11th Aug2023

Fantasia 2023: ‘Aporia’ Review

by Alain Elliott

Stars: Judy Greer, Edi Gathegi, Payman Maadi, Faithe Herman, Whitney Morgan Cox, Veda Cienfuegos | Written and Directed by Jared Moshé

Aporia is the second film I have watched in the last few weeks which has kind of tackled time travel but not been what most people would call a time travel movie. And that’s no bad thing. The first movie was the beautiful anime The Tunnel to Summer, the Exit of Goodbyes. It was an excellent and interesting new take on time travel, and you can read my review for Nerdly here.

Aporia might feel a little bit more familiar – it has a slightly different take on The Butterfly Effect but it might just be as beautiful as the animated movie I have just mentioned.

The always reliable Judy Greer plays Sophie. A mother who since losing her husband (and father of their child) has struggled to be a good parent, to keep her full-time job and manage her own grief. But a close friend of her husband’s reveals that he might have just invented something that could bring him back to life but at the cost of someone else’s life. It’s a similar type of question or decision that comes up in many time travel movies but it is played out in a unique enough way here that it feels new and refreshing.

Like the best kind of thought-provoking sci-fi movies, you will be constantly putting yourself in the shoes of the main characters of Aporia. What would you do in their situation? How would you react to the things they experience? Aporia is thankfully very well written and you understand each and every decision that those characters make. Those three main characters are expertly written themselves and the actors are perfectly cast in the roles. It’s no surprise that Greer manages to be both relatable and sympathetic in the lead. She has shown time and time again that she is a great actor and continues to do so in Aporia. She shows heartbreak better than 99% of actors. Her husband is played by Edi Gathegi and he, alongside Payman Maadi make up the other two lead roles. All three have good chemistry and, as much of the movie contains scenes with those three or a variation of it, this is key to keeping the audience engrossed.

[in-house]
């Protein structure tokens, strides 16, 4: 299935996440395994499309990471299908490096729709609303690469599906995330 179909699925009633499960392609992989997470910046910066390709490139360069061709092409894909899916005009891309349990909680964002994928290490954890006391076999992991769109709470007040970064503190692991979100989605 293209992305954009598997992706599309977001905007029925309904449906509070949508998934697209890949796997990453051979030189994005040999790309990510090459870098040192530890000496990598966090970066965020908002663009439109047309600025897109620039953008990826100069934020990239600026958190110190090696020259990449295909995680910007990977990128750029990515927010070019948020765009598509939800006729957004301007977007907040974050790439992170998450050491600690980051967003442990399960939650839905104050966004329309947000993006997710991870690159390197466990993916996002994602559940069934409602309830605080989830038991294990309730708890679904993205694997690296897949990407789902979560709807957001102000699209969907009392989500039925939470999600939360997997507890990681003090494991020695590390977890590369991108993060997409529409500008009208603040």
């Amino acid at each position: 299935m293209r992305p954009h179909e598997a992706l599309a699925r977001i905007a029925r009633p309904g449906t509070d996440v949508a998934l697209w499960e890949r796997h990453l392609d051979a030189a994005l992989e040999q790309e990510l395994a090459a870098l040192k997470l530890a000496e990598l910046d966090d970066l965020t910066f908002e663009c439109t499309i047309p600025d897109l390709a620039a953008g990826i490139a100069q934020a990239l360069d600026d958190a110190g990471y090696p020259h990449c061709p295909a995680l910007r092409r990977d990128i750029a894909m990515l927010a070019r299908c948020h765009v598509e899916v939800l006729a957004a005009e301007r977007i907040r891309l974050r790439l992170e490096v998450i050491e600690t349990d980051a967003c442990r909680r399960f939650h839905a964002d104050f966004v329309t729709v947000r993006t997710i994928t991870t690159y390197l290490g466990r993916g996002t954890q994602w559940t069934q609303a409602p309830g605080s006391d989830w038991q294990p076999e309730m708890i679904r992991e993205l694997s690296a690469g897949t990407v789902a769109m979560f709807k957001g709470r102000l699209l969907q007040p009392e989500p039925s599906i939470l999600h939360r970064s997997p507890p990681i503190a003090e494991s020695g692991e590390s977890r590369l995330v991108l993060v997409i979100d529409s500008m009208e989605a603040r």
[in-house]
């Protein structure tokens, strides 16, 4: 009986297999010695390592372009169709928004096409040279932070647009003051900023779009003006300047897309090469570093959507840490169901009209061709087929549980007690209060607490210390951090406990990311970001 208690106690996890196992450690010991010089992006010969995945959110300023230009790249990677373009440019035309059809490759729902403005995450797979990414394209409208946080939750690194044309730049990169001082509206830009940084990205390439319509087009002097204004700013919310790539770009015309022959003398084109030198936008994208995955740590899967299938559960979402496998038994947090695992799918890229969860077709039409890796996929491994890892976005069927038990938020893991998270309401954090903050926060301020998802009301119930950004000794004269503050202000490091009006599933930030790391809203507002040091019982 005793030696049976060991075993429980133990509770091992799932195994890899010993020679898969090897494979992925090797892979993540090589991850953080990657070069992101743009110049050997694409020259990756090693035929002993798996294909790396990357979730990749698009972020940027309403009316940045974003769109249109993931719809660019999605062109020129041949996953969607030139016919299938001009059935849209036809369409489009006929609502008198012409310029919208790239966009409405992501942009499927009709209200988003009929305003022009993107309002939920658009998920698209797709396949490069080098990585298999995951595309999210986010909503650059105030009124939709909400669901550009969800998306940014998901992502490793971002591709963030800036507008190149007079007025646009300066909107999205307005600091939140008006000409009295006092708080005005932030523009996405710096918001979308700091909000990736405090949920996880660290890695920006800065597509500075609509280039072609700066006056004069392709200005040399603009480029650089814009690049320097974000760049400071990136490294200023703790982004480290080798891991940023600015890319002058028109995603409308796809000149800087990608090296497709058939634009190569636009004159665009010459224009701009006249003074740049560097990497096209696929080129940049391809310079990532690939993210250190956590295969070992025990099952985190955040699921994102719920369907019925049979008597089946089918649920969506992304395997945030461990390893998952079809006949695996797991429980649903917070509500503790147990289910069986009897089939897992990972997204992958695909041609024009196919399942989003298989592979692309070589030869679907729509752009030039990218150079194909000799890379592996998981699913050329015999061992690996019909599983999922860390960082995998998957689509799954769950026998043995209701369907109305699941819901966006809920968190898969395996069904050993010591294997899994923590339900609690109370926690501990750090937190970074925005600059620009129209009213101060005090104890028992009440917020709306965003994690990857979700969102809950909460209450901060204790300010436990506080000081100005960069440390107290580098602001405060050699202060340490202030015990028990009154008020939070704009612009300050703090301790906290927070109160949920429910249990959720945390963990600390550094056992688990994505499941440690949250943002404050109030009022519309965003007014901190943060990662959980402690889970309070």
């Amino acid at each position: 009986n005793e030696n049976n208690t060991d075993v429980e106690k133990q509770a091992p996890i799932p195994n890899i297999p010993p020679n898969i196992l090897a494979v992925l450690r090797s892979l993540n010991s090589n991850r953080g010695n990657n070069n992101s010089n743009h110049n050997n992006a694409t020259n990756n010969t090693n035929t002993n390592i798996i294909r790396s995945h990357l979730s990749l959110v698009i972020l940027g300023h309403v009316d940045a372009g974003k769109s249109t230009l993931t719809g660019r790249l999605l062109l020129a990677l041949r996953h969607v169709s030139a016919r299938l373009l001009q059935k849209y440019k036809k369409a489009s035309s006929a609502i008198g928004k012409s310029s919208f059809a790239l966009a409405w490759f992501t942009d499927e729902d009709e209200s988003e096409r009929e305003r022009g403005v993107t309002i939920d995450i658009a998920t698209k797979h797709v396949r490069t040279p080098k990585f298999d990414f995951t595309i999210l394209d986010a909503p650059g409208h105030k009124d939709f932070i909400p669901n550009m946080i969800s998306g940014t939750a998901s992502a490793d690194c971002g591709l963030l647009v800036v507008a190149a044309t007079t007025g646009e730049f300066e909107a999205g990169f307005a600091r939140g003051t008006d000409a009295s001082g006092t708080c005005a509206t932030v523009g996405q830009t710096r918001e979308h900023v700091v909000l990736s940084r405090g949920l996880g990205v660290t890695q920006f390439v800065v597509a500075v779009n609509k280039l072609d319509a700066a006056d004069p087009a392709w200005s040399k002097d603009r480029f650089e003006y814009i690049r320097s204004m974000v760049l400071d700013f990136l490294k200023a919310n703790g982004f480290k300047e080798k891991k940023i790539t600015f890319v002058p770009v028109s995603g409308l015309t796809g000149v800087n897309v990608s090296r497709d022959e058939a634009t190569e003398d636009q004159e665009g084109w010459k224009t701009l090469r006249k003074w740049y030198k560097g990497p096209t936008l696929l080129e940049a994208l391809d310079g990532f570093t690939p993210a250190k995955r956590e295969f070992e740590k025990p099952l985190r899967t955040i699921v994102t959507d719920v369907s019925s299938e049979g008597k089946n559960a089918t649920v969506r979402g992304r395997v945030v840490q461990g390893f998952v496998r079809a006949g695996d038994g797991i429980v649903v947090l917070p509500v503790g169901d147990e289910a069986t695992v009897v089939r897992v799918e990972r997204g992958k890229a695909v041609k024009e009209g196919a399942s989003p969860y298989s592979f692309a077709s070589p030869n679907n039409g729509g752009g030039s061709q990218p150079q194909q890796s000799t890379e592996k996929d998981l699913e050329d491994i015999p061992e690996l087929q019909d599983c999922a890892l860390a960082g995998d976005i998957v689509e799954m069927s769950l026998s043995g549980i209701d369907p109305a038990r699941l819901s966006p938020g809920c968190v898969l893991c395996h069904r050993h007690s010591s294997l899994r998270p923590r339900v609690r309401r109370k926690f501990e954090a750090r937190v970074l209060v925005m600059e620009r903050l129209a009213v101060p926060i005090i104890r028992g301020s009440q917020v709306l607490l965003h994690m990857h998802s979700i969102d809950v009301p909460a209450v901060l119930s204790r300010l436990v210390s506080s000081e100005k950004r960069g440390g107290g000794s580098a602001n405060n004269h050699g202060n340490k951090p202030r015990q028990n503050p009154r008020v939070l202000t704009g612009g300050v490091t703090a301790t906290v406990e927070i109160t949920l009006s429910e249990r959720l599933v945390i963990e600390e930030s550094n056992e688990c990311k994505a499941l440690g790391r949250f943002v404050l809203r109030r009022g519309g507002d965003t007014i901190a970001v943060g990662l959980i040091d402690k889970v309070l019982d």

There’s no actual going back in time in Aporia, instead we just see the results of what has changed. As I said before, this isn’t particularly original – viewers have learnt from many previous sci-fi movies, that you can change one tiny thing in the past and it can have massive consequences in the present. Aporia is no different on the surface but it makes things feel much more real and relatable than most. Its message is obvious, everything we do, those ‘meaningless’ things, nearly always have meanings.

I really enjoyed Aporia. The well-written script comes across even better on screen with the great performances of the main cast. Aporia is an emotional and truly thought-provoking sci-fi hit.

**** 4/5

Aporia screened as part of this year’s Fantasia International Film Festival.


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